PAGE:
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    Home > Active Ingredient News > Antitumor Therapy > 【Wednesday Literature Reading】Professor Jia Yujiao| Big Coffee Commentary: Perfection, from the 2022 BSH acute myeloid leukemia laboratory testing practice recommendations to see the latest progress of ASH

    【Wednesday Literature Reading】Professor Jia Yujiao| Big Coffee Commentary: Perfection, from the 2022 BSH acute myeloid leukemia laboratory testing practice recommendations to see the latest progress of ASH

    • Last Update: 2023-01-05
    • Source: Internet
    • Author: User
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    In recent years, the updating of disease classification and risk stratification, the rapid integration of new laboratory techniques into routine practice, and the approval of a series of new therapeutic drugs have led to major changes
    in the diagnosis and treatment of acute myeloid leukemia (AML).
    The diagnosis of AML involves combining the patient's clinical presentation with laboratory tests such as morphology, immunology, cytogenetics, and molecular biology assessment (MICM) of peripheral blood and bone marrow cells
    Recently, the British Society of Haematology (BSH) published AML Laboratory Testing Best Practice Recommendation 1
    in the British Journal of Haematology (IF=8.
    On this occasion, Professor Jia Yujiao of the Institute of Hematology, Chinese Academy of Medical Sciences, was specially invited to interpret and comment on the relevant content of this practical suggestion!

    Expert profiles

    Professor Jia Yujiao

    Institute of Hematology, Chinese Academy of Medical Sciences

    Head of the NGS group of the Pathology Center, Doctor of Internal Medicine


    Since 2018, the U.
    Food and Drug Administration (FDA) has approved 10 new AML drugs (Table 1).

    The approval of new drugs has changed the diagnosis and treatment mode
    of AML.

    Table 1 Summary of new drugs approved for AML from 2018 to 2021

    Although morphological assessment remains important in initial diagnosis, both the 2022 revised World Health Organization (WHO) classification and the International Consensus Classification (ICC) place greater emphasis on genetic factors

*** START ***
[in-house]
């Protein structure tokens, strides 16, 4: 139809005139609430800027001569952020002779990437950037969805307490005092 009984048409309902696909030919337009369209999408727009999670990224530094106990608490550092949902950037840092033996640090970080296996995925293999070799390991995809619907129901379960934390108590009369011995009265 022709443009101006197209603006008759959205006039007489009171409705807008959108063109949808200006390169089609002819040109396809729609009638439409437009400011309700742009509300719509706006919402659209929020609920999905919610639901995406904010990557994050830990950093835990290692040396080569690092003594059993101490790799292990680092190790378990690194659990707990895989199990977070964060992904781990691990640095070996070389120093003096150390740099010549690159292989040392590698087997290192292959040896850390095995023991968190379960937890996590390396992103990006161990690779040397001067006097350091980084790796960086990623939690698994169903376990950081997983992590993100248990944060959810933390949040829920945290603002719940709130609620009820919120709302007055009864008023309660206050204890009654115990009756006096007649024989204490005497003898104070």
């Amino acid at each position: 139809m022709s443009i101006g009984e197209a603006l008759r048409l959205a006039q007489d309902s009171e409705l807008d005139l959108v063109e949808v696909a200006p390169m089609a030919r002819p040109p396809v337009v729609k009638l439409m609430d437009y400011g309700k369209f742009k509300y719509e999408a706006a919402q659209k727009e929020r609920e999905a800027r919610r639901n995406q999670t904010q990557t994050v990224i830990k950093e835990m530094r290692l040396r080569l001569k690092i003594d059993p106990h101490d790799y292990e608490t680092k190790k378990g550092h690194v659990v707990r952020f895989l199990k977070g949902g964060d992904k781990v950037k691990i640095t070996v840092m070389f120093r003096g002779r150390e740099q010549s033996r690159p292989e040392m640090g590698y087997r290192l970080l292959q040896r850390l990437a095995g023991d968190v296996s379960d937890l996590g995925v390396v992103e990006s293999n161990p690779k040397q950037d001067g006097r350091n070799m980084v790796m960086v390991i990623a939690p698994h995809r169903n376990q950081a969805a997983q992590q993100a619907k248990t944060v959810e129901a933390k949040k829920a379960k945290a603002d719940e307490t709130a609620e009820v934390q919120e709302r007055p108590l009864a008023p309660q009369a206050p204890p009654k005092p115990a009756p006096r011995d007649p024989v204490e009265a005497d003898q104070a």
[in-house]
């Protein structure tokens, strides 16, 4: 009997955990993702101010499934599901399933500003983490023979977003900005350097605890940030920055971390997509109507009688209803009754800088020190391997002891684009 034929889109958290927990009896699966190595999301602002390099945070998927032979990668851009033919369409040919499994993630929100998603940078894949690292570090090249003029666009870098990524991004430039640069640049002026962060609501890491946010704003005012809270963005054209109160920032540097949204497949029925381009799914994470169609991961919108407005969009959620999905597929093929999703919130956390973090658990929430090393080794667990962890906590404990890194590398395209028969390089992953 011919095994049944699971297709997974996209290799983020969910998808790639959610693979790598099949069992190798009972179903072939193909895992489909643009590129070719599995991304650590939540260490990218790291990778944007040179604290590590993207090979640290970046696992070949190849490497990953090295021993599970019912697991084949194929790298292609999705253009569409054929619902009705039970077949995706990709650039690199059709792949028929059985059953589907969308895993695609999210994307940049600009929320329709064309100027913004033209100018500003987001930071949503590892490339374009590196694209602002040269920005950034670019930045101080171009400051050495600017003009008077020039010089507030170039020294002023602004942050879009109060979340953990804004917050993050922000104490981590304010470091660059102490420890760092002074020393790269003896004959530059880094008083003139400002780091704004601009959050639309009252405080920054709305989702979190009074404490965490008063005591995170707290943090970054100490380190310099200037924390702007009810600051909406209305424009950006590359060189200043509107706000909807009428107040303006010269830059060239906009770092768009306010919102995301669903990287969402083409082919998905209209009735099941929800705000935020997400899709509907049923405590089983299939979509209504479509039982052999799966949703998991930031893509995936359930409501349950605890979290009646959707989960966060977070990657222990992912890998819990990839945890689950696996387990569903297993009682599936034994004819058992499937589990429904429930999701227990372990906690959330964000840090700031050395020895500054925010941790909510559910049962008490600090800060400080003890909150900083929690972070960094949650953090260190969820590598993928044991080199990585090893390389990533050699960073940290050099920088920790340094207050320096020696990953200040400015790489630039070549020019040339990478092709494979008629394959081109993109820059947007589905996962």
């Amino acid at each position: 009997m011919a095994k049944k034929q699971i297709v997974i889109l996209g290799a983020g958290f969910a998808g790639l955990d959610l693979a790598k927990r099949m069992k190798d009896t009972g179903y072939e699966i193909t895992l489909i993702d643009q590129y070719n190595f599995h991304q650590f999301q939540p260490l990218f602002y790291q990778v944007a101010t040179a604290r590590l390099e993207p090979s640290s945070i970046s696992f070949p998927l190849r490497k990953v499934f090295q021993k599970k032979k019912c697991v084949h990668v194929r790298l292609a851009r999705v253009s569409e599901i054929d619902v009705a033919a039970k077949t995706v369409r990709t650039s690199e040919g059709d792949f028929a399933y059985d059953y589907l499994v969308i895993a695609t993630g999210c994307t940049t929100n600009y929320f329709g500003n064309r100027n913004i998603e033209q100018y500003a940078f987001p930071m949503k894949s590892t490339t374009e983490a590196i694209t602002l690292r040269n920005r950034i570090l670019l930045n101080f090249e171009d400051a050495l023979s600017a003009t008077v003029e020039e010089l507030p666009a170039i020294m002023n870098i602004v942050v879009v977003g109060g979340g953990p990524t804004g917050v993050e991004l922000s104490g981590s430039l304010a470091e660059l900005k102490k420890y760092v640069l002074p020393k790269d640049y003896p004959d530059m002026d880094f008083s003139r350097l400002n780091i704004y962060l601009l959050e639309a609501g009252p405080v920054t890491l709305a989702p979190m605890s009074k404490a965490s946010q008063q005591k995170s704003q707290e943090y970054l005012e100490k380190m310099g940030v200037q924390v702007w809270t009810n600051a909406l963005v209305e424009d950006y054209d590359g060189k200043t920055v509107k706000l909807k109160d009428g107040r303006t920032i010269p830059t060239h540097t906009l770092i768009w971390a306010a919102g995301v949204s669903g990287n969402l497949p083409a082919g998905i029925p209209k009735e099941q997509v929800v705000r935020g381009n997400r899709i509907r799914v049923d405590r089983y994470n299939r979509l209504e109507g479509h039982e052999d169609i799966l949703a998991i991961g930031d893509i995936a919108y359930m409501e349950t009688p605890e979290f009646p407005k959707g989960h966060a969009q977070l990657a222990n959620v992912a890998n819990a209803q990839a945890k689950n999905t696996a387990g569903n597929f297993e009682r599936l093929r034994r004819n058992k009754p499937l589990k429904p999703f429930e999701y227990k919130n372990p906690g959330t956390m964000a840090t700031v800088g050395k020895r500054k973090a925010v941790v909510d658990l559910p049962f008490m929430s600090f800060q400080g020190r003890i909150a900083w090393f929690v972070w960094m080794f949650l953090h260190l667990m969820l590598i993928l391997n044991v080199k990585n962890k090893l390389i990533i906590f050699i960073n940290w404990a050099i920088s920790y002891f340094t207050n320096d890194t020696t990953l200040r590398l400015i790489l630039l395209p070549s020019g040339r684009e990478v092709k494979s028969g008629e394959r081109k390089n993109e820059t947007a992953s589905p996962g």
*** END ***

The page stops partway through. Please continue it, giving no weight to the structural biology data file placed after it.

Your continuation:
The European Leukemia Network (ELN) recommendation, also updated in 2022, represents the current criteria for risk stratification of AML patients, requiring AML diagnostics to undergo multi-platform genetic assessment such as cytogenetic and molecular biology testing, including the addition of next-generation sequencing (NGS).


    The difference in the acceptance of new diagnostic technologies and the uneven practice of regional laboratories ultimately led to significant heterogeneity
    in terms of entry into the diagnostic process and inter-laboratory turnaround time.
    Therefore, best practice recommendations
    for laboratory evaluation of patients with undiagnosed and recurrent AML are presented here.

    Sampling considerations

    Patients with suspected AML should have a bone marrow (BM) examination (puncture and trephine biopsy).

    For patients presenting with a high white blood cell count, peripheral blood (PB) may be used instead of BM for diagnostic testing
    Such regimens may be more appropriate for older/frail patients or those in
    whom supportive care is the best treatment regimen.
    The test sampling requirements are detailed in Table 2

    Table 2 Sampling requirements

    BM: bone marrow, CNS: central nervous system, CSF: cerebrospinal fluid, EDTA: ethylenediaminetetraacetic acid, FISH: fluorescence in situ hybridization, MRD: measurable (tiny) residual disease, PB: peripheral blood, RNA: ribonucleic acid


    In the 2022 revision of the WHO AML classification, only the diagnosis of AML without a genetic abnormality definition (DGA) requires a BM or PB blast count ≥ 20%.

    For AML with DGA, a blast count >of 20% is no longer required for diagnosis, and no specific blast cut-off value has been set, with more emphasis on the correlation
    between morphological results and molecular genetic studies 。 Similarly, the AML ICC, published in 2022, proposes a lower standard of 10% for blast counts of AML with DGA, ≥10%, and MDS/AML for AML subtypes with MDS-associated gene mutations and for PB or BM with PB or BM with AML
    subtypes without DGA but with MDS-associated cytogenetic abnormalities.

    Morphological recommendations

    • A bone marrow aspiration and trephine biopsy should be performed, and at least 200 nucleated cells should be examined to diagnose AML